“We understand that the same-season relief rig is somewhat controversial,” Salerno said. “From our perspective that sets a level of protection for the Arctic that is necessary.”
Interior is also insisting that an operator has available sufficient mechanical oil recovery equipment to recover all oil spilled in a worst case spill scenario, even although there are alternative techniques, such as in-situ burning and dispersant use, that could be employed if appropriate.
And during drilling operations, it will be necessary to test the well blowout preventer every seven days rather than every 14 days, as is mandated elsewhere.
The discharge of drilling waste into the ocean has in the past proved controversial, especially in the context of Arctic offshore drilling. The proposed regulations would prohibit the discharge of any petroleum-based drilling mud and associated cuttings and would also give Interior’s regional supervisor the discretion to ban the discharge of water based mud.
And during drilling operations an operator must transmit drilling data to an onshore location, and make the data available to BSEE on request.
Shell, in its response to the proposed regulations, said that it supports regulations that further its concern about safety and environmental protection.
“We support regulations that further these imperatives in the Arctic, provided they are clear, consistent and well-reasoned,” said Shell spokeswoman Megan Baldino in a Feb. 23 email. “While we review the draft Arctic regulations put forward by the Department of Interior, we will continue to work with federal agencies, the State of Alaska, local communities, and contractors to develop a 2015 drilling program that achieves the highest technical, operational, safety and environmental standards.”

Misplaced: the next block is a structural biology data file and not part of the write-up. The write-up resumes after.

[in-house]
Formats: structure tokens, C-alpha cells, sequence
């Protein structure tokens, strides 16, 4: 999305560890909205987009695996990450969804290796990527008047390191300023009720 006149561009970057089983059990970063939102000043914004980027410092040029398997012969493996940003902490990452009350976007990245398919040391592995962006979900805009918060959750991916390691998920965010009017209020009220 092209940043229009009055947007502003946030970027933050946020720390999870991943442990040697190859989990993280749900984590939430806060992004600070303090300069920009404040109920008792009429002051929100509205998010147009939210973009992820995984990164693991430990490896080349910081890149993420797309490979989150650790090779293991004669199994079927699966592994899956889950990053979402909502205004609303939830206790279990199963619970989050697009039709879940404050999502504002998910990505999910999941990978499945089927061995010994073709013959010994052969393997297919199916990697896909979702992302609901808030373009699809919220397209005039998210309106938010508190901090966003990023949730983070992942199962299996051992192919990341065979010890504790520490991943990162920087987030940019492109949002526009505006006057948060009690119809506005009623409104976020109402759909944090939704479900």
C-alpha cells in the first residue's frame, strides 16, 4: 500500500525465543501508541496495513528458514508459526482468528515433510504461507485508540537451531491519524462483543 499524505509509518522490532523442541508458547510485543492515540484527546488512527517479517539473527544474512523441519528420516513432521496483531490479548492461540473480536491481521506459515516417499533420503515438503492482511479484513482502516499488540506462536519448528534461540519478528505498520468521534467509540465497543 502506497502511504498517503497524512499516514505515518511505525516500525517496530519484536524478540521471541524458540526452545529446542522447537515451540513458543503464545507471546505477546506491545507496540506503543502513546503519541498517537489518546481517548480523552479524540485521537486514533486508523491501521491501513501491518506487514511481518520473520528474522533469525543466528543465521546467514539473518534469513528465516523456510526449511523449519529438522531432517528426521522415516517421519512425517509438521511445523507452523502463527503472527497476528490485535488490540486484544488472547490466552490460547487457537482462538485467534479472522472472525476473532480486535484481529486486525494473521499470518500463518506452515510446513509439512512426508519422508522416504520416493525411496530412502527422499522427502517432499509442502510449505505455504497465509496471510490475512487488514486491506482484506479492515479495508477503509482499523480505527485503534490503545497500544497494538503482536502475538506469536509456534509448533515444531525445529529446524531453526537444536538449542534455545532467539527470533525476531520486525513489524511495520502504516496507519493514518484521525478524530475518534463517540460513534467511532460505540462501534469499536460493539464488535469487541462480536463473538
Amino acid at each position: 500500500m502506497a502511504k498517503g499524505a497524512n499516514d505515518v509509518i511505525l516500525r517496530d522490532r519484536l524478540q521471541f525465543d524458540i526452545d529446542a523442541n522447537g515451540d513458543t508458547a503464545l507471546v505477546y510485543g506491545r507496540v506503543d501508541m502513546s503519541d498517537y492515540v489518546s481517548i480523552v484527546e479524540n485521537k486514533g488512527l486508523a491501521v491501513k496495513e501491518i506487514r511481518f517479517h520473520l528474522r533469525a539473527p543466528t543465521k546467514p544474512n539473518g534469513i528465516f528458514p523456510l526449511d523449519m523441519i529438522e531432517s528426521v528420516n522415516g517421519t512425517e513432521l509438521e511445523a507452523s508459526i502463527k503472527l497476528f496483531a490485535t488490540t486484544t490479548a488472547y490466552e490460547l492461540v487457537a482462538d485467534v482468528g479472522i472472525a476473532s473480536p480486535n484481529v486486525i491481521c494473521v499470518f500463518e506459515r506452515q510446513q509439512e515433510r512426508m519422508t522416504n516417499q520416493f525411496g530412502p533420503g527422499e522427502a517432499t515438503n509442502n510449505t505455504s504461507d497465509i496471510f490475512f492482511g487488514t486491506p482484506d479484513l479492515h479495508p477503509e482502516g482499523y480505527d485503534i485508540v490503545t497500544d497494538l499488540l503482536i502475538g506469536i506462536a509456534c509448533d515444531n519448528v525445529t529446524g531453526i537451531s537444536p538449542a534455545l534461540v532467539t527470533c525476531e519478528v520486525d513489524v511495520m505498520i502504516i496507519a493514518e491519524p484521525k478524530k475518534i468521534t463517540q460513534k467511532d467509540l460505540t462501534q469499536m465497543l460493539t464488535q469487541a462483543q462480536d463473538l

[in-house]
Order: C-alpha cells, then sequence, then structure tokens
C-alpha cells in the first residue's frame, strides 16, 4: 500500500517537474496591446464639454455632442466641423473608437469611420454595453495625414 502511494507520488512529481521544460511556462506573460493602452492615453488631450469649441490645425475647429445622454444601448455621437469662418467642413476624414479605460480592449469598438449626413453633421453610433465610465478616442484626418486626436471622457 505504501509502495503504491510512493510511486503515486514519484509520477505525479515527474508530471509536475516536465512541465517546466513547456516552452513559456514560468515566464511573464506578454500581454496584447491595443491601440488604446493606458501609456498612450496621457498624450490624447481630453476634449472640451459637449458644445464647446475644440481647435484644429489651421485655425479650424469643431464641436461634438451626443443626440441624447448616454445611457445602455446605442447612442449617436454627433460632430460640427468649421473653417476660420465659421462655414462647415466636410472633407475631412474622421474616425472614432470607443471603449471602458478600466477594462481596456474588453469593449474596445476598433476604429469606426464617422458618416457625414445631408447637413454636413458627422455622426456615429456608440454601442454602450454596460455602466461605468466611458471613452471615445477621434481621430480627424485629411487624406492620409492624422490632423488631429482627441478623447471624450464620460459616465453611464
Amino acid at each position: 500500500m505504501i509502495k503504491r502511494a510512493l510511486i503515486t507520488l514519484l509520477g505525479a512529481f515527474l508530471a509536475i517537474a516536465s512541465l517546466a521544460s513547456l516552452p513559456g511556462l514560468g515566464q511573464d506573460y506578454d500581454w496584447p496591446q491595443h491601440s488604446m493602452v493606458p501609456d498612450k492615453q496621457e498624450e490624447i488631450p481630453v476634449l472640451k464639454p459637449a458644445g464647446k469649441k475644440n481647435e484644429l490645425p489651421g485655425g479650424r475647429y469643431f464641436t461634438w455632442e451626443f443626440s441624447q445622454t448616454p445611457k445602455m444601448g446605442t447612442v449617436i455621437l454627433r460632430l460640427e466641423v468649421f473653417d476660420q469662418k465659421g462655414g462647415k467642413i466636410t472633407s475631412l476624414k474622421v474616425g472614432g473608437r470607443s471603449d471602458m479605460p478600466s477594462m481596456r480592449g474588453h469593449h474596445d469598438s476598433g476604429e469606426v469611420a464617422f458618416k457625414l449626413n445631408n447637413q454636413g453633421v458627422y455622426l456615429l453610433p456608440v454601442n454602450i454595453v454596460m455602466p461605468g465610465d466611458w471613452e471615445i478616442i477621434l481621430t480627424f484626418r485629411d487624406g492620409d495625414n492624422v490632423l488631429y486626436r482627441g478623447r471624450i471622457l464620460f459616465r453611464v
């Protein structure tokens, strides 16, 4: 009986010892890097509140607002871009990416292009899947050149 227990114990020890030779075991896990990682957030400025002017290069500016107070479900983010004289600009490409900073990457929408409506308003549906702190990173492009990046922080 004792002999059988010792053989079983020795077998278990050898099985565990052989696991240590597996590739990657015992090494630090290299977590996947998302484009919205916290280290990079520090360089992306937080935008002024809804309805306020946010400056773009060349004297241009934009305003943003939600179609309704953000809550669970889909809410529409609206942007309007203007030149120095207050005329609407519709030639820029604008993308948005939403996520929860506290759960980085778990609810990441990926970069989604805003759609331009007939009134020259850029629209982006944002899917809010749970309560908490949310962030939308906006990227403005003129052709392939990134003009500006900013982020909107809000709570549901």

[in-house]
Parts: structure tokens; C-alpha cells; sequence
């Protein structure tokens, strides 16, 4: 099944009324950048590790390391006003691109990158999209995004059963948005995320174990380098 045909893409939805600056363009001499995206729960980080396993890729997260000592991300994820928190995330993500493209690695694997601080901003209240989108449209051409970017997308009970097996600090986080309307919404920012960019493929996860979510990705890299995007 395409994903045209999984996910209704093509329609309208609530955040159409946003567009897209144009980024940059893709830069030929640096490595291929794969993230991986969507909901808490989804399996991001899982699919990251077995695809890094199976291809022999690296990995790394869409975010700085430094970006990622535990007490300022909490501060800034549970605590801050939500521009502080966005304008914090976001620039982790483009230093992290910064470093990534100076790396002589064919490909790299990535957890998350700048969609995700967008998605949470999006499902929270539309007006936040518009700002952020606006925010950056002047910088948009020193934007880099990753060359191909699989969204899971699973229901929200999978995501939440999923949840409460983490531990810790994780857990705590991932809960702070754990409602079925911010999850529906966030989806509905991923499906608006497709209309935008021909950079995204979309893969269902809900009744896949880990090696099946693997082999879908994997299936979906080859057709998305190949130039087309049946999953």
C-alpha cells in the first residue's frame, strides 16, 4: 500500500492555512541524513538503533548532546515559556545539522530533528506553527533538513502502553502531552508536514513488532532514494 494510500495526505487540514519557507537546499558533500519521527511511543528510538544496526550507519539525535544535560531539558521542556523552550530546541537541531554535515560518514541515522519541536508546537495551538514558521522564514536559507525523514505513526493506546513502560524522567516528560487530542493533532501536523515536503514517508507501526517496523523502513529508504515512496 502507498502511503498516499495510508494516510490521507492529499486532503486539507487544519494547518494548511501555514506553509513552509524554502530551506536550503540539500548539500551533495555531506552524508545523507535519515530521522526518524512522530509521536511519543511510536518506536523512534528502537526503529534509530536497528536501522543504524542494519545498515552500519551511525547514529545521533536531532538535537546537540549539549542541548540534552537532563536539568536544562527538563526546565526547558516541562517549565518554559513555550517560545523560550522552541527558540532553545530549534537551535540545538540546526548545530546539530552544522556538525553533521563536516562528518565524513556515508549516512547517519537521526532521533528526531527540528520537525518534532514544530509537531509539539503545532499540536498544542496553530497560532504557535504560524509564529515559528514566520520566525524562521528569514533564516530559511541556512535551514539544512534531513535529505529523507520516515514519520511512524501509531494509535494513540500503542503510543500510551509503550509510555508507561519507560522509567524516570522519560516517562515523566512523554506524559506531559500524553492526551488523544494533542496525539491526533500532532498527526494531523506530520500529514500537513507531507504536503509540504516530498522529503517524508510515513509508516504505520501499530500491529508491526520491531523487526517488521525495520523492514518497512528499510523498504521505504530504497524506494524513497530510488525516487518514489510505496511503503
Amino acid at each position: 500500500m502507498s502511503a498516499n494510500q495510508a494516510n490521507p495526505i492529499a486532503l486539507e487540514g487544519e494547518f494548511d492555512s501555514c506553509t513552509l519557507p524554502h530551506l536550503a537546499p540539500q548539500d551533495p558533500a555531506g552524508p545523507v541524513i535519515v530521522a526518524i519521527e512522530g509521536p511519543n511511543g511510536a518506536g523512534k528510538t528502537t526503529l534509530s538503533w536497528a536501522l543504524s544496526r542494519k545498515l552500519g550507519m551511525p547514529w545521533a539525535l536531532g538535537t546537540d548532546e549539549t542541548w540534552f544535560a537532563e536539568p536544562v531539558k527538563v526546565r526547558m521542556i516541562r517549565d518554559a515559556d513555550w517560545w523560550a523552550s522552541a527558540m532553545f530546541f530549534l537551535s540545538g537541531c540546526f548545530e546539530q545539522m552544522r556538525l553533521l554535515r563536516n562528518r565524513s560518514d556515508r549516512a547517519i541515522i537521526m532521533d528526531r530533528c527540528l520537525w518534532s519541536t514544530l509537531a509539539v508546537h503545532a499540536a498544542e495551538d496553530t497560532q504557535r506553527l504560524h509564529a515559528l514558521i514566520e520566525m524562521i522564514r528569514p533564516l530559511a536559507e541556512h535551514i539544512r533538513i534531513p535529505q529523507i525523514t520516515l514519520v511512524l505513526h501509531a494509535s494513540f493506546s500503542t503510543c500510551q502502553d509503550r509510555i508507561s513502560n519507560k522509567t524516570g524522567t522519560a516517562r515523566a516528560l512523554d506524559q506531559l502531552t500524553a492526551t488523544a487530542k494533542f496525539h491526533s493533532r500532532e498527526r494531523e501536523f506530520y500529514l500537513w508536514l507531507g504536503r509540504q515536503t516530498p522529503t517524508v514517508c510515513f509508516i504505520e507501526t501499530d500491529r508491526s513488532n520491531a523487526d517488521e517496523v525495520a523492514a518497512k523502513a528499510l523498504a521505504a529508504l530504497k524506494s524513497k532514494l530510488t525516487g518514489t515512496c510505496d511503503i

U.S. Sen. Lisa Murkowski, R-Alaska, chair of the Senate Committee on Energy and Natural Resources, said on Feb. 20 that she was still reviewing the proposed regulations and that she wants to evaluate what impact the regulations may have on the economic development of Alaska’s vast resources.
“Given the opposition this administration has shown so far to responsible resource development, I’m reserving judgment until it’s demonstrated that these regulations will not unnecessarily block investment,” Murkowski said. “If this administration is truly committed to developing our Arctic resources then it is imperative that the Interior Department provide clear direction to Shell and the other leaseholders in the region on how they can proceed.”
Environmental organizations praised the tightening of drilling regulations for the Arctic offshore while also expressing concern about the risks associated with drilling for oil in Arctic conditions.
“We applaud the government for recognizing that existing oil and gas regulations are not adequate,” said Susan Murray, Oceana’s deputy vice president, Pacific. “The new rules clearly are needed and are an improvement, but they do not ensure safe and responsible operations in the Arctic Ocean. There is no proven way to respond to a spill in icy Arctic waters and, as Shell unfortunately demonstrated, companies simply are not ready for the Arctic Ocean.”